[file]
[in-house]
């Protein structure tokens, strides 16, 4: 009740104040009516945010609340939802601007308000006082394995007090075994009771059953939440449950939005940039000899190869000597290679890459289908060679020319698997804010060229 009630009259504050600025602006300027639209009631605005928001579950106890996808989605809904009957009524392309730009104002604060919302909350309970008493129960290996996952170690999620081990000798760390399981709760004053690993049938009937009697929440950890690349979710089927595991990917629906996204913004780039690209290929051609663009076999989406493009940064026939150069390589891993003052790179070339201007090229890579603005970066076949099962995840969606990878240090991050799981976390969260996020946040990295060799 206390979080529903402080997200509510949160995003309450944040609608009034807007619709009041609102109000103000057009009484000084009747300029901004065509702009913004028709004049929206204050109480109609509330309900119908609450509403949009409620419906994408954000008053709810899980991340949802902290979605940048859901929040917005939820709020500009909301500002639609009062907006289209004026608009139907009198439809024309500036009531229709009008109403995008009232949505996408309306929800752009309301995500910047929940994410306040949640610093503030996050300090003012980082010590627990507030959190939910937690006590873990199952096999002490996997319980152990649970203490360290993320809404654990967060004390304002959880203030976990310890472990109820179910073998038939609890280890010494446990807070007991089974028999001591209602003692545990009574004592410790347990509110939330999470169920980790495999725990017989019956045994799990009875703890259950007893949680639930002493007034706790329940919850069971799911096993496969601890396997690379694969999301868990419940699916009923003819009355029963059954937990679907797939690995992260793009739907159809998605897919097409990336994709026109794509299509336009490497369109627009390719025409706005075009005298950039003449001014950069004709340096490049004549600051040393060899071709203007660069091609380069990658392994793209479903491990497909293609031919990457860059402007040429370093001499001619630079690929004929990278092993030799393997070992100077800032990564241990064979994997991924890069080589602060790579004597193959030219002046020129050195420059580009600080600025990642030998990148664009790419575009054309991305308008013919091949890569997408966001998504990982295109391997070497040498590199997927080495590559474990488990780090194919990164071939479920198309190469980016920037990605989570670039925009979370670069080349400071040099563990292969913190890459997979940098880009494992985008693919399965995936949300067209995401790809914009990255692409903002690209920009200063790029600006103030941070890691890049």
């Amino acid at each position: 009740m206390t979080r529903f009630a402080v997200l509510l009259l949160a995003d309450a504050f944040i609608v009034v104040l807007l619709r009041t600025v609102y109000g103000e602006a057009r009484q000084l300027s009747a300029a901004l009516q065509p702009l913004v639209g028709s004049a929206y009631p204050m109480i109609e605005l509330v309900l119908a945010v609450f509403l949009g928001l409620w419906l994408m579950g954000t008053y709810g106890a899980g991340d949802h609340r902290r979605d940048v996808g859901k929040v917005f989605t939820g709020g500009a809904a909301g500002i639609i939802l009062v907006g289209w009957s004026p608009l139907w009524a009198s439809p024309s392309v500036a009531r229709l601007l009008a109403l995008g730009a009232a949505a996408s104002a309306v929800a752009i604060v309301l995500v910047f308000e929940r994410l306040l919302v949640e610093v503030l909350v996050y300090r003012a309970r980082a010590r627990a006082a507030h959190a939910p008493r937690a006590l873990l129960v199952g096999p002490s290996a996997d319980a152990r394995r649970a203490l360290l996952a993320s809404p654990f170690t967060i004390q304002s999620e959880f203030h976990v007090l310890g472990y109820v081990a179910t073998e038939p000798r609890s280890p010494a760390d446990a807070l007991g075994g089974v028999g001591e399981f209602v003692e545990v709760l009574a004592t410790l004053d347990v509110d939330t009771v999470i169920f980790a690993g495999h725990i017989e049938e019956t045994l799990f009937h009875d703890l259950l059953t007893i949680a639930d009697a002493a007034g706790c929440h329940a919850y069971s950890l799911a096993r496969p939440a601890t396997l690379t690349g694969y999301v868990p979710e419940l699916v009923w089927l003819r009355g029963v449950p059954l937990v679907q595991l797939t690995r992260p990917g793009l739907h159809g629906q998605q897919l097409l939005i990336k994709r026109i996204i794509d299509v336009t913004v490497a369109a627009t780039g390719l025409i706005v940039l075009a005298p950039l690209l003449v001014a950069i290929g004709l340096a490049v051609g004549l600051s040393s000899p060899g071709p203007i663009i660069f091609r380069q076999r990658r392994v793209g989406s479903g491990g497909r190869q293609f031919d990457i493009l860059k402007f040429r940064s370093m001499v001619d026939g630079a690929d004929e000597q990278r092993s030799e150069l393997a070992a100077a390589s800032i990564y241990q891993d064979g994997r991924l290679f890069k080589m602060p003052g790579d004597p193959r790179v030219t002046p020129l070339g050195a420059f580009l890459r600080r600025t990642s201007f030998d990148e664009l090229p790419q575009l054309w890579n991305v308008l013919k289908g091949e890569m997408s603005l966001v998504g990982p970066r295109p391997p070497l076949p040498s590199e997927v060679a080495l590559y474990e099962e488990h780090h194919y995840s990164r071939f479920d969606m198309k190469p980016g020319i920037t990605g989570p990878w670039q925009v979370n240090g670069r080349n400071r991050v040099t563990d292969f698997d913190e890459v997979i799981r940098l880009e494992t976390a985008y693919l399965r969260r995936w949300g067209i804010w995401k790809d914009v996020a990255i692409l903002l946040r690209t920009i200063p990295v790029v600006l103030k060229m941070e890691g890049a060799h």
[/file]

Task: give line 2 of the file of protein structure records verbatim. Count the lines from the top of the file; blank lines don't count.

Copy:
């Protein structure tokens, strides 16, 4: 009740104040009516945010609340939802601007308000006082394995007090075994009771059953939440449950939005940039000899190869000597290679890459289908060679020319698997804010060229 009630009259504050600025602006300027639209009631605005928001579950106890996808989605809904009957009524392309730009104002604060919302909350309970008493129960290996996952170690999620081990000798760390399981709760004053690993049938009937009697929440950890690349979710089927595991990917629906996204913004780039690209290929051609663009076999989406493009940064026939150069390589891993003052790179070339201007090229890579603005970066076949099962995840969606990878240090991050799981976390969260996020946040990295060799 206390979080529903402080997200509510949160995003309450944040609608009034807007619709009041609102109000103000057009009484000084009747300029901004065509702009913004028709004049929206204050109480109609509330309900119908609450509403949009409620419906994408954000008053709810899980991340949802902290979605940048859901929040917005939820709020500009909301500002639609009062907006289209004026608009139907009198439809024309500036009531229709009008109403995008009232949505996408309306929800752009309301995500910047929940994410306040949640610093503030996050300090003012980082010590627990507030959190939910937690006590873990199952096999002490996997319980152990649970203490360290993320809404654990967060004390304002959880203030976990310890472990109820179910073998038939609890280890010494446990807070007991089974028999001591209602003692545990009574004592410790347990509110939330999470169920980790495999725990017989019956045994799990009875703890259950007893949680639930002493007034706790329940919850069971799911096993496969601890396997690379694969999301868990419940699916009923003819009355029963059954937990679907797939690995992260793009739907159809998605897919097409990336994709026109794509299509336009490497369109627009390719025409706005075009005298950039003449001014950069004709340096490049004549600051040393060899071709203007660069091609380069990658392994793209479903491990497909293609031919990457860059402007040429370093001499001619630079690929004929990278092993030799393997070992100077800032990564241990064979994997991924890069080589602060790579004597193959030219002046020129050195420059580009600080600025990642030998990148664009790419575009054309991305308008013919091949890569997408966001998504990982295109391997070497040498590199997927080495590559474990488990780090194919990164071939479920198309190469980016920037990605989570670039925009979370670069080349400071040099563990292969913190890459997979940098880009494992985008693919399965995936949300067209995401790809914009990255692409903002690209920009200063790029600006103030941070890691890049």